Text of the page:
It was a tip off from Jerome Prevost that ultimately led us to Alexandre Lamblot, a young, energetic winemaker in the northern part of the Montagne de Reims who is part of a new generation of natural-leaning vignerons making waves in this dynamic wine region. Lamblot’s family has been growing grapes and making wine in this area since the 1600’s. In fact, the Lamblot family still produces Champagne under its own label, but starting in the mid 2010s, Alexander Lamblot started a small, ambitious project of his own, releasing his first wines in 2019 under the label Champagne A. Lamblot.
Lamblot farms 3.5 Ha of vines scattered across Vrigny, Chenay, Janvry and Gueux which are a combination of vines he inherited from his family and some that he rents and farms himself. The vineyards are fairly densely planted averaging around 9,800 plants per hectare, all with massale selection plantings. The estate is made up of approximately 60% Meunier, 25% Pinot Noir and 15% Chardonnay. While he is officially certified organic as of the 2021 vintage, Alexandre feels that the prescribed regimen for certification is a really only a “good start”, and his work in the vineyards goes well beyond in terms of his practices and his desire to deliver efficacy with the least amount of impact on the environment.
For starters, he does not use any big tractors in his vineyards for fear of impacting the soil too much. Instead, he uses smaller, lighter mini tractors that can fit down the rows. To increase biodiversity, he allows natural plants to grow and thrive between the vines, and controls the balance of the cover crop either by incorporating a roller, or by bringing in a mobile chicken coop where the chickens both feed on the plants and also fertilize the soil. He also uses Vitoforestry, with small trees interplanted in the vines, around 100 different species of trees planted in each hectare. To control the usual maladies in the vineyards, he uses the prescribed organic copper and sulfur regimen, but tries to reduce the copper by also substituting essential oils that have homeopathic protective abilities. In addition, there are biodynamic preps that are employed in his parcels.
In winter, Lamblot uses a technique where he braids the vines in order to increase energy exchange and as a natural protection against frost. Spring means a good amount of debudding to control yields and ultimately build intensity and texture to his wines. Harvest, of course, is all done by hand, in small, flat bins where the bunches are all on one layer in order to keep the grapes entirely intact. While he incorporates a traditional wooden press, he presses very slowly and carefully separates each press fraction which he then vinifies on its own. The wines are fermented with indigenous yeasts in a mix of 228 to 600-liter barrels, mostly used. He ultimately plans to make his own barrels from wooden staves of local oak that he is presently seasoning and drying for several years. He is also experimenting with fermenting and aging in jarres, or clay amphoras, particularly on his single parcel wines.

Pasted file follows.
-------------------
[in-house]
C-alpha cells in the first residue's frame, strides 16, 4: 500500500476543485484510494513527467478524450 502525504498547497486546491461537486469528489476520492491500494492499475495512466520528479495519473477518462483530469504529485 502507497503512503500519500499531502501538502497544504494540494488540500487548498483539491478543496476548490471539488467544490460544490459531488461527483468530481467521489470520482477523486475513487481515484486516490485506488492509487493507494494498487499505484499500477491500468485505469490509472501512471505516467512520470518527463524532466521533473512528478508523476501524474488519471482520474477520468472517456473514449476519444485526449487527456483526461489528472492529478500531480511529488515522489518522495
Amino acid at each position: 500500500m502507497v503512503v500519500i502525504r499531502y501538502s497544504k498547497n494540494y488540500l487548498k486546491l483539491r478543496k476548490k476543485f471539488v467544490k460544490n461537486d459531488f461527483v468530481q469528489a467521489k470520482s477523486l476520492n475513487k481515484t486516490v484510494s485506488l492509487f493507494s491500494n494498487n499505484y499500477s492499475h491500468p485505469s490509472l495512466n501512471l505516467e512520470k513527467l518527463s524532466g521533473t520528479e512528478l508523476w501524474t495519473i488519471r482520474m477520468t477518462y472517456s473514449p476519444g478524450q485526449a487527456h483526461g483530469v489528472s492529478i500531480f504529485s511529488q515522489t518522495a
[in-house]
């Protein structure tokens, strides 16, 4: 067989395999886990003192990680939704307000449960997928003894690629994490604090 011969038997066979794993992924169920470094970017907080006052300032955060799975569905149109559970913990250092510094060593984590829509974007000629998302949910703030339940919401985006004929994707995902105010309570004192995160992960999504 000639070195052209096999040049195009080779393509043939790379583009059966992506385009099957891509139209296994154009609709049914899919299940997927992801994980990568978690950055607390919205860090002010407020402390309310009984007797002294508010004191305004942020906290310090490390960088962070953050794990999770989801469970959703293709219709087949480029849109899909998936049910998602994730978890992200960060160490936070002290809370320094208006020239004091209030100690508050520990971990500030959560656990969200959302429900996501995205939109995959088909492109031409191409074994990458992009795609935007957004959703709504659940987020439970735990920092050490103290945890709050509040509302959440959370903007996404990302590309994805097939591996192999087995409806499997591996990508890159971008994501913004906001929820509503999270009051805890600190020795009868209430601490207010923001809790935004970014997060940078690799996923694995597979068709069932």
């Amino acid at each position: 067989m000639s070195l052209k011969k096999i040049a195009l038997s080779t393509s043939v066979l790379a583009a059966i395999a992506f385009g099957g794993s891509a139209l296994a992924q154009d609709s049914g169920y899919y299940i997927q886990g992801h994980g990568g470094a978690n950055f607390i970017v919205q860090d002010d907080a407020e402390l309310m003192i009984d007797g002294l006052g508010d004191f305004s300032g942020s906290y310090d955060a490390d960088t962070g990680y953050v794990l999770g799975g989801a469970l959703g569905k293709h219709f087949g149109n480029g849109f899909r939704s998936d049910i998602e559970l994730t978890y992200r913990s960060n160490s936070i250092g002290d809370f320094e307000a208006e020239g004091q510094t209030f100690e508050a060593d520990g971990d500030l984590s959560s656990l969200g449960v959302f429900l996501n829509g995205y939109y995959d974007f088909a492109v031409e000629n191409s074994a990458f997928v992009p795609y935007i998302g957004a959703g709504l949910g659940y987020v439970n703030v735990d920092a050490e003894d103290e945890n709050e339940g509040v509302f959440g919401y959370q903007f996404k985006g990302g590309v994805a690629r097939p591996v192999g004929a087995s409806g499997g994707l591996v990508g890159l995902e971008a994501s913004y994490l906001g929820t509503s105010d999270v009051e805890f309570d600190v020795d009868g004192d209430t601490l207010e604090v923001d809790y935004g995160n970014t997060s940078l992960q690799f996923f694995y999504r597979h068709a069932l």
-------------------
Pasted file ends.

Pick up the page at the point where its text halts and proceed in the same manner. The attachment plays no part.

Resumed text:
For the second fermentation, he bottles the wines at around 11 months without fining, filtration or cold stabilization. SO2 levels are kept relatively low, around 15-20 mg total at bottling. After a couple of years using standard selected yeasts, he now works with a local laboratory to isolate and replicate the naturally occurring yeasts that occur in each vineyard for the prise de mousse. For the remuage, the wines are hand-riddled on traditional wooden pupitres using a process called poignettages where the bottles are also shaken by hand to remix the yeast during the aging sur-latte. Disgorgements are done by hand, à la volée, and almost always without dosage (Brut Nature). Lastly, the philosophy of sustainability is carried over in Lamblot’s selection of packaging materials. Bottles, labels and boxes are all mostly recycled, and come from local suppliers, corks too sourced locally as well.
The Lamblot range starts with his cuvée called Intuition named for his intuition and guided intentionality that governs his philosophy of grape growing and winemaking. It is a Meunier-dominant blend of all three grape varieties on the estate. However, in years when the Meunier does not meet his standards (such as 2017), he will make a cuvée called Mouvance, which is a term referring to the dependence of one phenomenon on another. Lamblot also makes a couple of parcellaire wines, each from 100% Pinot Meunier. At present, there are Les Cotes Chéries (1984 plantings in Gueux) and La Frénésie (Vrigny). That list could very well expand as Lamblot learns more about the sub-parcels within his current holdings, or is able to find other vineyards that merit bottling on their own. Finally, in the future, there will be a Solera wine to come which is quietly aging in foudres.
Stylistically, the Lamblot wines remind us of a hypothetical mix of the brooding power and intensity of Cedric Bouchard with the voodoo Meunier complexity and magic of Jérome Prévost. Like both of these tried-and-true artisans, Lamblot’s first passion is to make the best possible base wine first, and then to add the bubbles which gives a second dimension. Though with less than 10K bottles produced, allocations are hard to come by at this dynamic and evolving small estate. For sure, more and more exciting things are to come in the years ahead!